Although it maintains the scale of the houses in its upscale São Paulo neighbourhood, Triptyque Architecture’s commercial gallery stands out for its unmistakeable gravitas. But above the weightiness of its three-storey block, the rooftop terrace – a monolithic slab of concrete – floats nine metres above the ground, as if lighter than air. The Brazilian firm, which also transformed an historic building in the city into Red Bull’s cultural centre by adding an elevated roof, is definitely on to something.
With a 290-square-metre footprint and no fence to separate it from the street, Groenlândia is scaled to fit into a dense residential area dotted with towering jacaranda trees. But Triptyque’s bold choice of cladding, expressed as a solid expanse of white marble tiles, ensures the structure stands out from its neighbours.
Two massive concrete columns at the core of the building hold the rooftop terrace slab aloft, and ground the building’s interior zones. Inside, the ground floor is largely enclosed, with solid walls only intermittently blown open with expanses of glazing to offer views of the rock garden and papyrus-strewn water features outside. By day, these glass panels can be rolled back to open the ground floor directly onto the landscape features.
Above this, occupying the second and third storeys, a raw, double-height exhibition space encircles the concrete pillars, running corridor-like around the structure’s circumference. The columns themselves support cantilevered concrete steps leading to the third storey – housed entirely between the columns – and on to the rooftop. Uninterrupted clerestory windows top this exhibition space, creating the visual gap that makes the rooftop terrace seem to levitate. Along with a series of skylights, these clerestory windows provide the interior with a variety of lighting conditions.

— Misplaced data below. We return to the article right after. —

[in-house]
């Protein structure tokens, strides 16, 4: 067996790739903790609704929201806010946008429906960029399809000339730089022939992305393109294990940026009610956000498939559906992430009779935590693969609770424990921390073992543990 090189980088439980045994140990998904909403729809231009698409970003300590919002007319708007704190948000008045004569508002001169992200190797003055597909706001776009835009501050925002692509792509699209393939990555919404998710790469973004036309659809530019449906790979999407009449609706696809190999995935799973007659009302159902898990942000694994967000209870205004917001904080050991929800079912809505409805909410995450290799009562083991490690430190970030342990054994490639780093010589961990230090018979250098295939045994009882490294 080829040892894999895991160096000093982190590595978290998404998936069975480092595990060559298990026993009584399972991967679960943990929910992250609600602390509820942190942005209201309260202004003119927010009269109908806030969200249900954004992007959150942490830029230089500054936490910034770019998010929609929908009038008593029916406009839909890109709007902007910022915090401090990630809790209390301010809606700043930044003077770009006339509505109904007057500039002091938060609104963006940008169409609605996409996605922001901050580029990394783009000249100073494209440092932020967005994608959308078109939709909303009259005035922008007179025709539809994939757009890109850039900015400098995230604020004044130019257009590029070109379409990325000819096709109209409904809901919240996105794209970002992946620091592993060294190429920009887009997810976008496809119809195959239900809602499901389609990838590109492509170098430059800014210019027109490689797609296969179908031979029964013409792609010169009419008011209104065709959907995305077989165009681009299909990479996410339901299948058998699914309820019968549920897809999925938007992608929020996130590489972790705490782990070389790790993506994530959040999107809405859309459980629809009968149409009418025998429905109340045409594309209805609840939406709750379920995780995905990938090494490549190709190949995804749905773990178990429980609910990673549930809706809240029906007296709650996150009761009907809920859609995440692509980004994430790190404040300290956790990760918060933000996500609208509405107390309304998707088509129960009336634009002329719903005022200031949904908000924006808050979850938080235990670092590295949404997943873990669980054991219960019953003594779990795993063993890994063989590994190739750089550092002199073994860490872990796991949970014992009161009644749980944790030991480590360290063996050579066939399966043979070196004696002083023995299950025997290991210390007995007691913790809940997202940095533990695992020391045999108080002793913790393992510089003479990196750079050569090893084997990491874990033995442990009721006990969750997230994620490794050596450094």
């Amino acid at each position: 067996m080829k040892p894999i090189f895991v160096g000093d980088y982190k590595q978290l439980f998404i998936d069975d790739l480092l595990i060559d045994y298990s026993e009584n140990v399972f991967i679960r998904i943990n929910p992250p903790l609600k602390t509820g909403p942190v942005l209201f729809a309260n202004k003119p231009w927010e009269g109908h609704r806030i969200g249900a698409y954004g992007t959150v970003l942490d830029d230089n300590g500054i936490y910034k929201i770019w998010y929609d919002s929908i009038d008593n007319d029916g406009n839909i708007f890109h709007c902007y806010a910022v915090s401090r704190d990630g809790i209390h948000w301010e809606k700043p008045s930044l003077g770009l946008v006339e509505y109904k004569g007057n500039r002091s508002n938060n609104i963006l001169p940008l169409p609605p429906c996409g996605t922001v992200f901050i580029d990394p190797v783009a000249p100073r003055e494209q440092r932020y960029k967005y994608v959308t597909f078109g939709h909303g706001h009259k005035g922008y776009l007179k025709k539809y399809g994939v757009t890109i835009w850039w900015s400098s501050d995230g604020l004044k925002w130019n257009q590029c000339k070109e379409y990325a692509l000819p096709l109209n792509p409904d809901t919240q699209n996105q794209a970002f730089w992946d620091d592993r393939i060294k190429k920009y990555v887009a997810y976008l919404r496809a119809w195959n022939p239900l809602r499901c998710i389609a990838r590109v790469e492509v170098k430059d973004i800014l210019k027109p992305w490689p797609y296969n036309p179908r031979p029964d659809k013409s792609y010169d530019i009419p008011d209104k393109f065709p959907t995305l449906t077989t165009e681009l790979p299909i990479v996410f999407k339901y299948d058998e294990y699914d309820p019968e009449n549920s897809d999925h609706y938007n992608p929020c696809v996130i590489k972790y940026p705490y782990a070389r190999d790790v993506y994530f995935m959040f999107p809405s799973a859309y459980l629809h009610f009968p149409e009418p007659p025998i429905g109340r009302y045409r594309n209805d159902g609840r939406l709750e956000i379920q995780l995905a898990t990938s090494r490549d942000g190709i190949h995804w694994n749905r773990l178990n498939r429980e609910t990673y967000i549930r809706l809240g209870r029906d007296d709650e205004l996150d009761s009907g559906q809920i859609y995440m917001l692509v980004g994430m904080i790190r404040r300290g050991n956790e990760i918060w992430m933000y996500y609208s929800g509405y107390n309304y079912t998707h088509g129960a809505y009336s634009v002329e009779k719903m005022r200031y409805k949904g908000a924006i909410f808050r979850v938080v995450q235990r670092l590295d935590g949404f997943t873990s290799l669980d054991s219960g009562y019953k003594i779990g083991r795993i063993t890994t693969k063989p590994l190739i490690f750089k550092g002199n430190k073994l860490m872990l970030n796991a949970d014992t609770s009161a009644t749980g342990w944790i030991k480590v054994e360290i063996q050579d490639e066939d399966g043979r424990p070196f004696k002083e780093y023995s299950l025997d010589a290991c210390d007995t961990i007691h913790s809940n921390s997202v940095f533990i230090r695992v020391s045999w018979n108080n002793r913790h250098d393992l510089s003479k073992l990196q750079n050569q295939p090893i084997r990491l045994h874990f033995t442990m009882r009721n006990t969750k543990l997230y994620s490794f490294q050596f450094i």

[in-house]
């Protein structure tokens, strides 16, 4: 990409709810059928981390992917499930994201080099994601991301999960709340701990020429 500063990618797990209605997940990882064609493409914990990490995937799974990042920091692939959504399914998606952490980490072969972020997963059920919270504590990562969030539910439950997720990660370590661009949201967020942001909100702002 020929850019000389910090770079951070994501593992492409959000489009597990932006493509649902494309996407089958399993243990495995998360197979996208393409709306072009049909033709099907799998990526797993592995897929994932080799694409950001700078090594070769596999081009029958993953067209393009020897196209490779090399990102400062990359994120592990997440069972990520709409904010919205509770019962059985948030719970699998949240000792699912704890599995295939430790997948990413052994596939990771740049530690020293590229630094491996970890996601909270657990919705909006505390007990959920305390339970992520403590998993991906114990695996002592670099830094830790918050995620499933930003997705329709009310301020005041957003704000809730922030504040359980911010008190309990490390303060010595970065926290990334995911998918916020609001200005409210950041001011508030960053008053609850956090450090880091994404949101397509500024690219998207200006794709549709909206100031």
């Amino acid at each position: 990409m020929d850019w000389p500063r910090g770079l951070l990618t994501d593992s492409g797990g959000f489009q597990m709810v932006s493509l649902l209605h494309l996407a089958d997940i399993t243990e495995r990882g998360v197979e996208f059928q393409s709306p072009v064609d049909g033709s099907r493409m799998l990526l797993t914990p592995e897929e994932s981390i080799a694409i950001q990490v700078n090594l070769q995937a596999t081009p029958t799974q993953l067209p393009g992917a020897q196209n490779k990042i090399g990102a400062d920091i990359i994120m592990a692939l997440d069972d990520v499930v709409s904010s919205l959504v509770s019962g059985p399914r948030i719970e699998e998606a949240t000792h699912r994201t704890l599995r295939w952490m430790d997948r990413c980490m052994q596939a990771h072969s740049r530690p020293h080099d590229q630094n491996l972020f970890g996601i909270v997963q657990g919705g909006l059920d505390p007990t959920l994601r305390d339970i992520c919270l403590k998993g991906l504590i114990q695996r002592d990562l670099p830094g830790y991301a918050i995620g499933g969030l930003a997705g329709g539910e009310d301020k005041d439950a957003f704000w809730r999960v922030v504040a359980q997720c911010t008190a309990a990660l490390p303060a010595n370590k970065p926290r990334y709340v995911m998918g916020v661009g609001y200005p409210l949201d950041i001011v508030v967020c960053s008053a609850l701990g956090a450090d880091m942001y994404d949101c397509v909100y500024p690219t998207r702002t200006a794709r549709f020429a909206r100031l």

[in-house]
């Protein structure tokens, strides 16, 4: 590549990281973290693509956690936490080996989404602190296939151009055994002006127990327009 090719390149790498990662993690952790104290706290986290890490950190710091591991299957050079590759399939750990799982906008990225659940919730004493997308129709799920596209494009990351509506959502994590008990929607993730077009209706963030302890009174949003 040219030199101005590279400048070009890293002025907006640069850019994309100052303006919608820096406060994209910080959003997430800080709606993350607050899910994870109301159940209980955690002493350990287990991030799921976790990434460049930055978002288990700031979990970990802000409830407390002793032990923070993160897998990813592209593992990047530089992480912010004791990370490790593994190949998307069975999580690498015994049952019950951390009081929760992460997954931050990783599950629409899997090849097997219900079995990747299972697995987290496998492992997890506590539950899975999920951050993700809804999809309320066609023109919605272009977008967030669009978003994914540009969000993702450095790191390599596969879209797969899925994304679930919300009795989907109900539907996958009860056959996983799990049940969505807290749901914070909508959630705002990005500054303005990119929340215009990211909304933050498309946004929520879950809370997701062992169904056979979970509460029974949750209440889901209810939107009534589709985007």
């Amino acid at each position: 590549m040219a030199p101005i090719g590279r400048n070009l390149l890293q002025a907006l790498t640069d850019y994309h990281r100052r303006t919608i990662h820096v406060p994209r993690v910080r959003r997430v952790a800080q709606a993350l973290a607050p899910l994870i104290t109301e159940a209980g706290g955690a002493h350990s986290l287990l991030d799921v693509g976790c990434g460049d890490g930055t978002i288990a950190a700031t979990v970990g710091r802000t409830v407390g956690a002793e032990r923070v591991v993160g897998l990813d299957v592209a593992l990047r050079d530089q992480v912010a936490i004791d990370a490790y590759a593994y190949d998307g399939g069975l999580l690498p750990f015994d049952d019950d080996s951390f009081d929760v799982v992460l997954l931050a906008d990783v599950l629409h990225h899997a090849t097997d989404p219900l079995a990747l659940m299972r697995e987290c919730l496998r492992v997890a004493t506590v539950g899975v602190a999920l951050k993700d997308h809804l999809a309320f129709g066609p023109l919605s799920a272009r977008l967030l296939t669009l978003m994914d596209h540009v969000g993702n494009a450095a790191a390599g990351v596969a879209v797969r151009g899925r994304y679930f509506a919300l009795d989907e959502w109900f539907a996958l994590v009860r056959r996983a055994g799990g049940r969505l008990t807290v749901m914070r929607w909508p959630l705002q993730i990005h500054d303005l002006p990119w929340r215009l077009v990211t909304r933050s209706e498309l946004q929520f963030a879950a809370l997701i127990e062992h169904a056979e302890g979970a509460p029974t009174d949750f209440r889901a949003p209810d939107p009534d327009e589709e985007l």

Only a few eye-level windows break up the expanses of the second storey’s walls. On the street-side facade, the gallery’s geometry is defined by three unglazed square openings with swinging marble shutters. When open, they create dynamic, almost sculptural apertures that look onto the street below; when closed, they reassert the structure’s stoic character by merging with the minimalist marble cladding.